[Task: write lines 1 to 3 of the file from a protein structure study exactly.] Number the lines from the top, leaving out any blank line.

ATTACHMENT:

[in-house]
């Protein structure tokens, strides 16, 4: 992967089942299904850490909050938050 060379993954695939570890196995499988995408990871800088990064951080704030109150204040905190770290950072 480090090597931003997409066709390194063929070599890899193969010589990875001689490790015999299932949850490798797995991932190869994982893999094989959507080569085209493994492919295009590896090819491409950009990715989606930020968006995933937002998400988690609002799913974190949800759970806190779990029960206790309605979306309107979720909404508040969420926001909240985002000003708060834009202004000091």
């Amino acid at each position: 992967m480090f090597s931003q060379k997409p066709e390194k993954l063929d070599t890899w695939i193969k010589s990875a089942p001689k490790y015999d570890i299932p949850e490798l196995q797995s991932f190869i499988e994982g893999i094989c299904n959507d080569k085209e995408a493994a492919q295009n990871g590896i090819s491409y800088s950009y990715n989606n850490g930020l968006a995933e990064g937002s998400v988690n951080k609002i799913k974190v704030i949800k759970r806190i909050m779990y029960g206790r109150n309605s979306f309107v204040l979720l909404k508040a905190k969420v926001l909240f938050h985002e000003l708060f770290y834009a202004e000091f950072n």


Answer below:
[in-house]
């Protein structure tokens, strides 16, 4: 992967089942299904850490909050938050 060379993954695939570890196995499988995408990871800088990064951080704030109150204040905190770290950072 480090090597931003997409066709390194063929070599890899193969010589990875001689490790015999299932949850490798797995991932190869994982893999094989959507080569085209493994492919295009590896090819491409950009990715989606930020968006995933937002998400988690609002799913974190949800759970806190779990029960206790309605979306309107979720909404508040969420926001909240985002000003708060834009202004000091």
């Amino acid at each position: 992967m480090f090597s931003q060379k997409p066709e390194k993954l063929d070599t890899w695939i193969k010589s990875a089942p001689k490790y015999d570890i299932p949850e490798l196995q797995s991932f190869i499988e994982g893999i094989c299904n959507d080569k085209e995408a493994a492919q295009n990871g590896i090819s491409y800088s950009y990715n989606n850490g930020l968006a995933e990064g937002s998400v988690n951080k609002i799913k974190v704030i949800k759970r806190i909050m779990y029960g206790r109150n309605s979306f309107v204040l979720l909404k508040a905190k969420v926001l909240f938050h985002e000003l708060f770290y834009a202004e000091f950072n």